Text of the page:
I've worked as a psych nurse for 14 years now, mostly with children and adolescents. From a clinical view, doctors are reluctant to put a bipolar diagnosis on kids, but rather try to rule it out. As we all know the stigma associated with a mental health diagnosis can be devastating. Your story breaks my heart! My adult son, who I've been in reunion with for three years, is diagnosed with bipolar disorder. After the first year we got to know each other, I noticed all the red flags. With much encouragement from me, and much resistance from his adoptive parents, he finally sought treatment from a psychiatrist that I trusted and worked with for many years. After many med trials, we found the right combination to stabilize his mood. Unfortunately without the support from his parents, he stopped his medications and started self medicating with numerous drugs. His substance abuse was out of control to the point that he and a friend had a suicide pact, his friend went first and hung himself in the garage of my sons parents while my son watched. He said seeing the life leave the eyes of his friend he just couldn't do it, and I got quite an emotional phone call about an hour later. That was exactly one year ago yesterday. Since then he has completed an inpt rehab program, holding down an ok job, and finally being honest about his feelings and what he needs to do to be well.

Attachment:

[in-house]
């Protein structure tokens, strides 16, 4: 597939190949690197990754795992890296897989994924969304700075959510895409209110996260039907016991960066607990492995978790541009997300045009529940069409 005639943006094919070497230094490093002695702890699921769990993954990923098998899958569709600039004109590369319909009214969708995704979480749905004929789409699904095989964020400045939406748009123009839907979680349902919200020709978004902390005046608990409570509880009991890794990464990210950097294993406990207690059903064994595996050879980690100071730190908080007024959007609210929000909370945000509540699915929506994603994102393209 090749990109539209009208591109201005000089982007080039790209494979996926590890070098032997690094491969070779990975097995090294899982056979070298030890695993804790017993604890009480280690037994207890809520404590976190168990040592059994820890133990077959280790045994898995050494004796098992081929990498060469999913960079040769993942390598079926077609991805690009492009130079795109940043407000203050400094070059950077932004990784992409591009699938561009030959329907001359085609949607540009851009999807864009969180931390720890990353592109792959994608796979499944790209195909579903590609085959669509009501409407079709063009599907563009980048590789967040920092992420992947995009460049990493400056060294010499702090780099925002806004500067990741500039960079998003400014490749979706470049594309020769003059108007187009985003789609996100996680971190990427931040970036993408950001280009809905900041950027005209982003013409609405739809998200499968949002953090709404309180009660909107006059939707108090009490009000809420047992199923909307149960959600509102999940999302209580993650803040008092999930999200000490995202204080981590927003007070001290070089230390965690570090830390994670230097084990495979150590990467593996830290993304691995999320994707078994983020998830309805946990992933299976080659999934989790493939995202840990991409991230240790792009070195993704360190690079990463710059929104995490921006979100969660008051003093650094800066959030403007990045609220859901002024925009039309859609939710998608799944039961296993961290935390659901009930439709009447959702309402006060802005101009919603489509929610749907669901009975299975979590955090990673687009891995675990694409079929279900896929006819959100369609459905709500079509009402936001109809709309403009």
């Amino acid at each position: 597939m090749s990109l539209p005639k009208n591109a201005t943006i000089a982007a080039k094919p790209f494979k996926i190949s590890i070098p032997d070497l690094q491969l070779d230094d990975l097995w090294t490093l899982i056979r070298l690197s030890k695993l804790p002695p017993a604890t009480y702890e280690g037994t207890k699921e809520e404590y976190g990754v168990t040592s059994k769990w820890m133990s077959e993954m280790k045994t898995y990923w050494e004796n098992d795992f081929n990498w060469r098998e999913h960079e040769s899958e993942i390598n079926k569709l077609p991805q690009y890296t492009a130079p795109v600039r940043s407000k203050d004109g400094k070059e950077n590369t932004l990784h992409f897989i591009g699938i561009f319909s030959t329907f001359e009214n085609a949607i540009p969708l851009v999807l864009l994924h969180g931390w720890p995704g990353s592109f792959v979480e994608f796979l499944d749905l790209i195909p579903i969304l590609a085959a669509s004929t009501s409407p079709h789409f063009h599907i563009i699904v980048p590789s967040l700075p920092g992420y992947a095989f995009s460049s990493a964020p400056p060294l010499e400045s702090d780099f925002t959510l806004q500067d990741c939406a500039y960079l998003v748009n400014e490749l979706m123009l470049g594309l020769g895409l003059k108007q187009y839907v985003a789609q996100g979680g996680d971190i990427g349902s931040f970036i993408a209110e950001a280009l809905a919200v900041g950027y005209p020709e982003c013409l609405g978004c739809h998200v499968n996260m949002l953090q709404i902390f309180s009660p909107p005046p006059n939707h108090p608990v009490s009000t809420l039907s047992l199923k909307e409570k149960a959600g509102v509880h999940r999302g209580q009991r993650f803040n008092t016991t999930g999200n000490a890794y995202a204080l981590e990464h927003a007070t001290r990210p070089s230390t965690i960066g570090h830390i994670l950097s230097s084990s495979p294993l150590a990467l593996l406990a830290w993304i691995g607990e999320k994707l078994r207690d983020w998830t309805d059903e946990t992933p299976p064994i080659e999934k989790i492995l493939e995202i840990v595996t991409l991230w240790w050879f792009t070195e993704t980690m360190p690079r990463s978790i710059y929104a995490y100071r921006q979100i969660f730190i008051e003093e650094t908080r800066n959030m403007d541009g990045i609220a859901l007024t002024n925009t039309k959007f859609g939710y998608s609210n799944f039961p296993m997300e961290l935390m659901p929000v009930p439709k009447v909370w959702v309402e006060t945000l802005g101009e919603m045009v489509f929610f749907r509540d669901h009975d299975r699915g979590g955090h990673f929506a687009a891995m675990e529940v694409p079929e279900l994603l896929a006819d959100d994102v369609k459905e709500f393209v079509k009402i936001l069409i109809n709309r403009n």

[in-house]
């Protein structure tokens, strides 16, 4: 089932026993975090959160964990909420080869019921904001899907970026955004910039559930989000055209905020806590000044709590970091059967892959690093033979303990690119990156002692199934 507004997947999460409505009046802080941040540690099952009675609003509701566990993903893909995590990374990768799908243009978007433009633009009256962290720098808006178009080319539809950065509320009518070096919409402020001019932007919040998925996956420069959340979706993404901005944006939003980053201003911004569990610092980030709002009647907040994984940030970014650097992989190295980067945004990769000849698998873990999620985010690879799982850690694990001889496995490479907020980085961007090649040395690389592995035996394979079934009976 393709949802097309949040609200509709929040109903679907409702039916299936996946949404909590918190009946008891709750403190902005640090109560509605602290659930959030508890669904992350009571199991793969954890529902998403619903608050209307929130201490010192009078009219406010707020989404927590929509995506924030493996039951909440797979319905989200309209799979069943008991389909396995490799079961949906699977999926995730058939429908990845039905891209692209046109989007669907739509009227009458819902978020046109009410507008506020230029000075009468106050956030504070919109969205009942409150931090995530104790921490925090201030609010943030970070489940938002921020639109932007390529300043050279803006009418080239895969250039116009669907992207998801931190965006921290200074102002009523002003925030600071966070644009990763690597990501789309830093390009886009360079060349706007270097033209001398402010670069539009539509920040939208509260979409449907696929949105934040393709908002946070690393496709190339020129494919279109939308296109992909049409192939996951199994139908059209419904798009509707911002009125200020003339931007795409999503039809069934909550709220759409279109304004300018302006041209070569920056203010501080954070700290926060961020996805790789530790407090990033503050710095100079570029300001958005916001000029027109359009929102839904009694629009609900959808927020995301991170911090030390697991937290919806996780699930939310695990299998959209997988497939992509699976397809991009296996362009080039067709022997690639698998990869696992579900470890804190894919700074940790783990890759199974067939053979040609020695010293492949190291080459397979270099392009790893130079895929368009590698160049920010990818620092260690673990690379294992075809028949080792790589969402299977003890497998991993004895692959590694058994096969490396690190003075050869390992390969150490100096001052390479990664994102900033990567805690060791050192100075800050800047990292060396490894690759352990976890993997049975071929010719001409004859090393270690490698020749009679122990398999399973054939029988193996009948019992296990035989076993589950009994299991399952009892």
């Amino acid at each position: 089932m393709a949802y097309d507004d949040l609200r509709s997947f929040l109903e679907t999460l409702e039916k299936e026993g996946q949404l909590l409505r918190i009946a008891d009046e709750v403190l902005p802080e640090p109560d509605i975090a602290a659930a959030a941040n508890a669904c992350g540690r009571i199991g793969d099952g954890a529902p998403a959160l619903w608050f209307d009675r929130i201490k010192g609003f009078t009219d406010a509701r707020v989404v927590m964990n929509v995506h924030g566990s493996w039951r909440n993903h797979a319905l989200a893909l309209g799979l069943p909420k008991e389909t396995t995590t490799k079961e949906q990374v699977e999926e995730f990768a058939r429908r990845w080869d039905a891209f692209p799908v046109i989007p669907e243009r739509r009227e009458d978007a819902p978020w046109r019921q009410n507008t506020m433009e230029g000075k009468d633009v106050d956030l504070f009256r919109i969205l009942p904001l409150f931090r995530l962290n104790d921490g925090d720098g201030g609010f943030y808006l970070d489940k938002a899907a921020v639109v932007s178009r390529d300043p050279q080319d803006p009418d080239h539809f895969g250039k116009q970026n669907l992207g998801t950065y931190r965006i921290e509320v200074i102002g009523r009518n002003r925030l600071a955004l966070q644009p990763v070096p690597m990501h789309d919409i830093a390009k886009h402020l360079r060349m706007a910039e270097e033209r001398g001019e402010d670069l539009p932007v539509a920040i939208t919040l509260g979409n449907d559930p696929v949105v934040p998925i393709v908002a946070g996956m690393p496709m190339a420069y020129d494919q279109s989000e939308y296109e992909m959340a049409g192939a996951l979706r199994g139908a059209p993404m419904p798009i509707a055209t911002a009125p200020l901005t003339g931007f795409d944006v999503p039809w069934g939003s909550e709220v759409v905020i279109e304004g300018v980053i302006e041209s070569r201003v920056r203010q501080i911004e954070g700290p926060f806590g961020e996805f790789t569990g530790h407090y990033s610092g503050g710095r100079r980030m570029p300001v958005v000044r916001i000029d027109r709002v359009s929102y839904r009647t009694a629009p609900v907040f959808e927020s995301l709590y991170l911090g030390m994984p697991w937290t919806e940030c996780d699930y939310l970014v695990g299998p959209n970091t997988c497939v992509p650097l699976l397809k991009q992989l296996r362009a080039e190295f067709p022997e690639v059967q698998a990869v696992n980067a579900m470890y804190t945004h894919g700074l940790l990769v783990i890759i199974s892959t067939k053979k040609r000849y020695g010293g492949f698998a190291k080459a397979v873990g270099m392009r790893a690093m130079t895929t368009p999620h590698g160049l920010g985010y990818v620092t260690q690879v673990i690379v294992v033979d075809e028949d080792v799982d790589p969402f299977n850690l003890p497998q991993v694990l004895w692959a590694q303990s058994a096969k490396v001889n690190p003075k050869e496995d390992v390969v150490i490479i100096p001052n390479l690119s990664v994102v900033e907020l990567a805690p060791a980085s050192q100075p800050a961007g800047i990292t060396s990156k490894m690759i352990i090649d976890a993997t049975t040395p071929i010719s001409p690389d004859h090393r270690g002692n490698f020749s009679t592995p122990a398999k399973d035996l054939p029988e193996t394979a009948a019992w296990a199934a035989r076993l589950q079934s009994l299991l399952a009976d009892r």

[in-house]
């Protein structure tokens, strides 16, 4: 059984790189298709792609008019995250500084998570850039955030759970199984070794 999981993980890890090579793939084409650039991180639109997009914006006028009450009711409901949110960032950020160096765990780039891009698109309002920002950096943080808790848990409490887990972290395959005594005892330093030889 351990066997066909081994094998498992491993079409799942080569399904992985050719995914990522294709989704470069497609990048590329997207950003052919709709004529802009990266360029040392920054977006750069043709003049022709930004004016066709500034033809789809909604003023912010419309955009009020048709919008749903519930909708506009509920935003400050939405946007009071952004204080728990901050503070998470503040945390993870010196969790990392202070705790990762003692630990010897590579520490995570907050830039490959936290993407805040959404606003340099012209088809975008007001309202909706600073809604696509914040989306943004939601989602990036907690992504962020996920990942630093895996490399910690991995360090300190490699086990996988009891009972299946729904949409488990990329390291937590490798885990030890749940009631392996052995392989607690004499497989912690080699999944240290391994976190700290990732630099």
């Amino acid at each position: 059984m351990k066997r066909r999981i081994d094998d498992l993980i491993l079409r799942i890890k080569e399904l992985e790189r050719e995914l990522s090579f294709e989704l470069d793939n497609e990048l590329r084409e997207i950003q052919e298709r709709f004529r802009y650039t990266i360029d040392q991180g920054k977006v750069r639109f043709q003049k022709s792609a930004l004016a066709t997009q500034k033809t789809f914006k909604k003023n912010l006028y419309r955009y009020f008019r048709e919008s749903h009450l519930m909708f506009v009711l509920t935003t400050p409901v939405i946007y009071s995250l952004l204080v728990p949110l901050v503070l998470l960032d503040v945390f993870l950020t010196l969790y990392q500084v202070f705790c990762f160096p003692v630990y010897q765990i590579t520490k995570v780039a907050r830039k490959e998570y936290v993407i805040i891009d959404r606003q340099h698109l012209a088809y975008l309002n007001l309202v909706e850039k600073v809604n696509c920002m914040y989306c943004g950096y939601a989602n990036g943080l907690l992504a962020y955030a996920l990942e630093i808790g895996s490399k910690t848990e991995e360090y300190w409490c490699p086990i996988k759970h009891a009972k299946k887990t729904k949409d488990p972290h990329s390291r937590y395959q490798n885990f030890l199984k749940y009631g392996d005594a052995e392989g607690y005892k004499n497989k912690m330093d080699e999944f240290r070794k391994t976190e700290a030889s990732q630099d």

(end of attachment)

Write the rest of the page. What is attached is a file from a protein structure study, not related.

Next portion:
Thank you for writing this book and sharing your story.

    • Anne Brocklesby permalink

      Madeline, I do think that there are early indicators for bipolar. In fact I was not diagnosed until in my 40's. But childhood anxiety is a fact.